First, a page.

Under the New Jersey wrongful death act, a jury may award "such damages as they shall deem fair and just with reference to the pecuniary injuries resulting from such death, together with the hospital, medical, and funeral expenses incurred for the deceased . . . ." N.J.S.A. 2A:31-5. The same principles govern a trial conducted by a court without a jury. The measure of damages is the "deprivation of a reasonable expectation of a pecuniary advantage which would have resulted by a continuance of the life of the deceased." Carter v. West Jersey & Seashore R.R. Co., 76 N.J.L. 602, 603 (E. & A. 1908) (quoting Paulmier, adm'r of Carhart, v. Erie R.R. Co., 34 N.J.L. 151, 158 (Sup. Ct. 1870)); Dubil v. Labate, et al., 52 N.J. 255, 259 (1968); McStay v. Przychocki, 7 N.J. 456, 460 (1951); Weiman v. Ippolito, 129 N.J. Super. 578, 586 (App. Div. 1974), mod. 130 N.J. Super. 207 (1974). The role of the fact finder is to determine the projected value of the contribution that the decedent would have made to the support of those claiming under the statute. Capone v. Norton, 21 N.J. Super. 6, 9-10 (App. Div. 1952). All probabilities and every reasonable expectation should be considered. See Gluckauf v. Pine Lake Beach Club, Inc., 78 N.J. Super. 8, 21 (App. Div. 1963).

In a non jury civil action, the role of the trial court at the conclusion of the trial is to find the facts and state conclusions of law. R. 1:7-4. Failure to perform that duty "constitutes a

[83 NJ Page 570]

disservice to the litigants, the attorneys and the appellate court." Kenwood Assocs. v. Bd. of Adj. Englewood, 141 N.J. Super. 1, 4 (App. Div. 1976). Naked conclusions do not satisfy the purpose of R. 1:7-4. Rather, the trial court must state clearly its factual findings and correlate them with the relevant legal conclusions. See State v. Singletary, 165 N.J. Super. 421, 424-425 (App. Div. 1979), certif. den. 81 N.J. 50 (1979); Kenwood, supra; Wertlake v. Wertlake, 137 N.J. Super. 476, 485-486 (App. Div. 1975). See generally Brochin and Sandler, Appellate Review of Facts in New Jersey, Jury and Non-Jury Cases, 12 Rutgers L. Rev. 482 (1957); Conford, Findings of Facts and Conclusions of Law, 92 N.J.L.J. 225 (1969).

The problem on appellate review in this case is that the trial judge did not set forth how he estimated the projected earnings of the decedent. The record reflects that the trial court may have considered this wrongful death action like a support case and that he tacitly decided that the sons were entitled to a weekly allowance based on need. Recovery in a wrongful death action is based on the monetary contributions which the decedent reasonably might have been expected to make to the survivors and is not directly related to their needs. Dubil, supra, 52 N.J. at 259. However, an increase in a survivor's needs may be used to show that a decedent, within his financial ability, might reasonably be expected to have increased his contribution in light of greater need. Id. at n. 1.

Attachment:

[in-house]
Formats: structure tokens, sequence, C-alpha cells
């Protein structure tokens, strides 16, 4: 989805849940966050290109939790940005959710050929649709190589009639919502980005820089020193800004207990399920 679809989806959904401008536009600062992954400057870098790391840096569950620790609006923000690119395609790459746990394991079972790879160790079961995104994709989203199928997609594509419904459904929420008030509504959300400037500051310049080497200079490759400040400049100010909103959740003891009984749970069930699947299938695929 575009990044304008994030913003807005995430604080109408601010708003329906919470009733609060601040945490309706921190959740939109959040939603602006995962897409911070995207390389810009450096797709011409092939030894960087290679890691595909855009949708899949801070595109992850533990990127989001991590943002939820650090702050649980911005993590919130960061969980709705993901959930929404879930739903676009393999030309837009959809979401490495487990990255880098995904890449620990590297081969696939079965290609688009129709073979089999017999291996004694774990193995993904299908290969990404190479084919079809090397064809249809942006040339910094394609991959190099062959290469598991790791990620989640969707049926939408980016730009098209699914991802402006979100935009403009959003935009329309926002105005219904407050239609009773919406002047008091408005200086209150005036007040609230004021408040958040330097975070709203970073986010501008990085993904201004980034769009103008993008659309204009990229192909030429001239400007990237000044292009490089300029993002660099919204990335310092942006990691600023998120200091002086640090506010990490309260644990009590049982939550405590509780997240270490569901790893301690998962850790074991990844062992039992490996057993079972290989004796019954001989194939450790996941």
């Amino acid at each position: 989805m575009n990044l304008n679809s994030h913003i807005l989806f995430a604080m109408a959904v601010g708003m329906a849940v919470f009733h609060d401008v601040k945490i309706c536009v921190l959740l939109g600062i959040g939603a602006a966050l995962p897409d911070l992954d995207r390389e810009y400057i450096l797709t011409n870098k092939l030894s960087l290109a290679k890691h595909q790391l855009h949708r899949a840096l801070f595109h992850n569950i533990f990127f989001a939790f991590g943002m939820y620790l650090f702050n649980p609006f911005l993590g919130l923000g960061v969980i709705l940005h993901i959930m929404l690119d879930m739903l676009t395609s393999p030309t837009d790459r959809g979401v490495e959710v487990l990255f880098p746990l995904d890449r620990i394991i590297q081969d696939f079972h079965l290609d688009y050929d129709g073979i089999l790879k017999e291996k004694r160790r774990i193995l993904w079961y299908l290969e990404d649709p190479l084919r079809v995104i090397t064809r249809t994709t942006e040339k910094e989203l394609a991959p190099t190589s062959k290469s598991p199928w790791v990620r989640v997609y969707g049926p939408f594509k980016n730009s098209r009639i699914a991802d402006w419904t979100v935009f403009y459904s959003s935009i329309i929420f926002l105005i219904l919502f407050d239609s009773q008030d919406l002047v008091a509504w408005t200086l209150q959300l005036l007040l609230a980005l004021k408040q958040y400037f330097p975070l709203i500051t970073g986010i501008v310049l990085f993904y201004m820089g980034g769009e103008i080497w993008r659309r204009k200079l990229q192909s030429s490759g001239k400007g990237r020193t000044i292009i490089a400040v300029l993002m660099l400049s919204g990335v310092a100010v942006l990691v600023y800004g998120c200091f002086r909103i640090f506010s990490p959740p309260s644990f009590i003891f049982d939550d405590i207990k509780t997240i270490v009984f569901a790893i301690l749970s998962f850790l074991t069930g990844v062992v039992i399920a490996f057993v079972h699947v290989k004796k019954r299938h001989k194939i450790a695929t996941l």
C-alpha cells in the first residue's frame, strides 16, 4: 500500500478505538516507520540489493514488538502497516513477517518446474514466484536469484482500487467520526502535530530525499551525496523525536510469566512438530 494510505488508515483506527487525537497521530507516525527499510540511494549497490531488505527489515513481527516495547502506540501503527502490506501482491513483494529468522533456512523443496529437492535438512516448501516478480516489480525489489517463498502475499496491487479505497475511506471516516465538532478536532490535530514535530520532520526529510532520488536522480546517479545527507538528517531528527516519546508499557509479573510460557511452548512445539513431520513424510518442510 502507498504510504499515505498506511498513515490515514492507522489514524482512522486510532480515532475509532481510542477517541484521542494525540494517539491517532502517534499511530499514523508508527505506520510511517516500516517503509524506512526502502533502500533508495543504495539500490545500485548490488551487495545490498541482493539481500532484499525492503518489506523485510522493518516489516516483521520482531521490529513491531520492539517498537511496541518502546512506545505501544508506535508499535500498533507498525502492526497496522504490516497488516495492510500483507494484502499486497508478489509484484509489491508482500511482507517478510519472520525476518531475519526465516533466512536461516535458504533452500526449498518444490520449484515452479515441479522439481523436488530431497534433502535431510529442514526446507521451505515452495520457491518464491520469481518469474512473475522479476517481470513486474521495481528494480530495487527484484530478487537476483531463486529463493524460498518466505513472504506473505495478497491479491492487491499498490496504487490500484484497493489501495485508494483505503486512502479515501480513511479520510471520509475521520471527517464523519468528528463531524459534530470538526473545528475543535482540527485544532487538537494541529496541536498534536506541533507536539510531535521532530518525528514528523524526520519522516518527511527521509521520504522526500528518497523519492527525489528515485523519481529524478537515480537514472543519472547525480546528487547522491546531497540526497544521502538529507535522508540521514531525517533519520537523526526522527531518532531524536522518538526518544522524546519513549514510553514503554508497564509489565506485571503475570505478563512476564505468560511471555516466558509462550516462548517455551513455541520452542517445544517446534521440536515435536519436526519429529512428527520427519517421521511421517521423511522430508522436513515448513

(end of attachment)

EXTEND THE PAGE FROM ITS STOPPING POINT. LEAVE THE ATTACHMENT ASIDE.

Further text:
In arriving at his own estimate, the trial court committed several mistakes that may have contributed to the amount of the award, which was characterized by the Appellate Division as "modest". For example, he stated that "[t]here was no contribution toward the maintenance and support by the decedent" of the decedent's first son, although decedent's mother gave uncontradicted testimony that decedent had made $30 weekly contributions for the support of his son. In evaluating the expert's estimate of net pecuniary loss, the judge commented that if the amount "were to be in the form of life insurance benefits payable as part of an automobile liability package, insurance package premium, it clearly would have been prohibitive." This

[83 NJ Page 571]

consideration is clearly incorrect. As previously explained, the standard in a wrongful death action is the contribution decedent reasonably would have made to his infant sons, not the cost of insurance premiums for an amount equal to the net pecuniary loss.

The trial court allowed the expert to project a gross amount of dollars to establish plaintiff's aggregate damages. That practice would be improper in a case tried before a jury. The reason is that "the projection of a gross figure before the jury submitted by an expert tends to exert an undue psychological impact leading to the danger of its uncritical acceptance by the jury in the place of its own function in evaluating the proofs." Tenore, supra, 67 N.J. at 482-483. However, in a non jury case, as here, the admissibility of a "bottom line" figure can be left to the discretion of the trial judge. In a non jury case, testimony about a gross dollar amount will be less prejudicial, particularly where the testimony is subject to vigorous cross-examination.

Apparently concerned about the adequacy of the award, the trial court granted an additur for counsel fees. However, there is no authority to award counsel fees in a wrongful death action. Under our rules of practice, no fee for legal services shall be allowed except in certain specific instances which do not include wrongful death actions. R. 4:42-9; see Weiman, supra.

Accordingly, we affirm that part of the judgment of the Appellate Division that disallowed counsel fees and otherwise reverse and remand to the trial court for a new trial as to damages.